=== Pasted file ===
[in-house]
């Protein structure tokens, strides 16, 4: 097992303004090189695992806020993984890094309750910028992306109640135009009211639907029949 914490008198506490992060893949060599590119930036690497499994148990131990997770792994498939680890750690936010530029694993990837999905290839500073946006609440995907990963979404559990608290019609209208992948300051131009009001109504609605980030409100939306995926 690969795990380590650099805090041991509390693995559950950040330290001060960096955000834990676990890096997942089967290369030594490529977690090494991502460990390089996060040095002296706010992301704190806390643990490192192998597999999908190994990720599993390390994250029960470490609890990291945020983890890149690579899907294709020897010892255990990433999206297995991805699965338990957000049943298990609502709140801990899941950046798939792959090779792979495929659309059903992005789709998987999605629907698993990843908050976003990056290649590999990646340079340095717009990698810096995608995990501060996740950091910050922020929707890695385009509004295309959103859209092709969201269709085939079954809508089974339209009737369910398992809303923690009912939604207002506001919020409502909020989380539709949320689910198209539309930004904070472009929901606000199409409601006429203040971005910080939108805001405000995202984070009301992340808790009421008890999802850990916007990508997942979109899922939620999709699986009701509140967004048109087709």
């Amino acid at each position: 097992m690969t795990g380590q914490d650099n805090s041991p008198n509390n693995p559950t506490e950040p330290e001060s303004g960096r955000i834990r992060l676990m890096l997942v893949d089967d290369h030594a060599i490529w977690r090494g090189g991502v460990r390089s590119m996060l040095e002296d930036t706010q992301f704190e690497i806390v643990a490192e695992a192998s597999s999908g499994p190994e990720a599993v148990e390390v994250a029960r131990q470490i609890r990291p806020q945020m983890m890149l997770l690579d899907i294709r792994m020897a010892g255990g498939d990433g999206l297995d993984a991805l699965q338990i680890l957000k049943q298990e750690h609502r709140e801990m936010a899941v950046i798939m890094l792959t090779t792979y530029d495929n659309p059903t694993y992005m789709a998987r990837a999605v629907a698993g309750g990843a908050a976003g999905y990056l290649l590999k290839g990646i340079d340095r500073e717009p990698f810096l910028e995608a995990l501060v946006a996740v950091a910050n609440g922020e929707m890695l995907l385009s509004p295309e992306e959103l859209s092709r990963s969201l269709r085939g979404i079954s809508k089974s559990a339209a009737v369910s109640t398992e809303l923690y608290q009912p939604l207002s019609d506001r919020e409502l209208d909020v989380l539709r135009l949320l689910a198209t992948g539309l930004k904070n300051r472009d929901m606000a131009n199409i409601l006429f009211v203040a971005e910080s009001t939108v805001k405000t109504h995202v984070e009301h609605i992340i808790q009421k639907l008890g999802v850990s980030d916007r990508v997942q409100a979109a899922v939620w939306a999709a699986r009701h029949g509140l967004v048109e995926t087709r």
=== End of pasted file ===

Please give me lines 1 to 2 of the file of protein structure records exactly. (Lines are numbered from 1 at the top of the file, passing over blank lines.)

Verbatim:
[in-house]
């Protein structure tokens, strides 16, 4: 097992303004090189695992806020993984890094309750910028992306109640135009009211639907029949 914490008198506490992060893949060599590119930036690497499994148990131990997770792994498939680890750690936010530029694993990837999905290839500073946006609440995907990963979404559990608290019609209208992948300051131009009001109504609605980030409100939306995926 690969795990380590650099805090041991509390693995559950950040330290001060960096955000834990676990890096997942089967290369030594490529977690090494991502460990390089996060040095002296706010992301704190806390643990490192192998597999999908190994990720599993390390994250029960470490609890990291945020983890890149690579899907294709020897010892255990990433999206297995991805699965338990957000049943298990609502709140801990899941950046798939792959090779792979495929659309059903992005789709998987999605629907698993990843908050976003990056290649590999990646340079340095717009990698810096995608995990501060996740950091910050922020929707890695385009509004295309959103859209092709969201269709085939079954809508089974339209009737369910398992809303923690009912939604207002506001919020409502909020989380539709949320689910198209539309930004904070472009929901606000199409409601006429203040971005910080939108805001405000995202984070009301992340808790009421008890999802850990916007990508997942979109899922939620999709699986009701509140967004048109087709």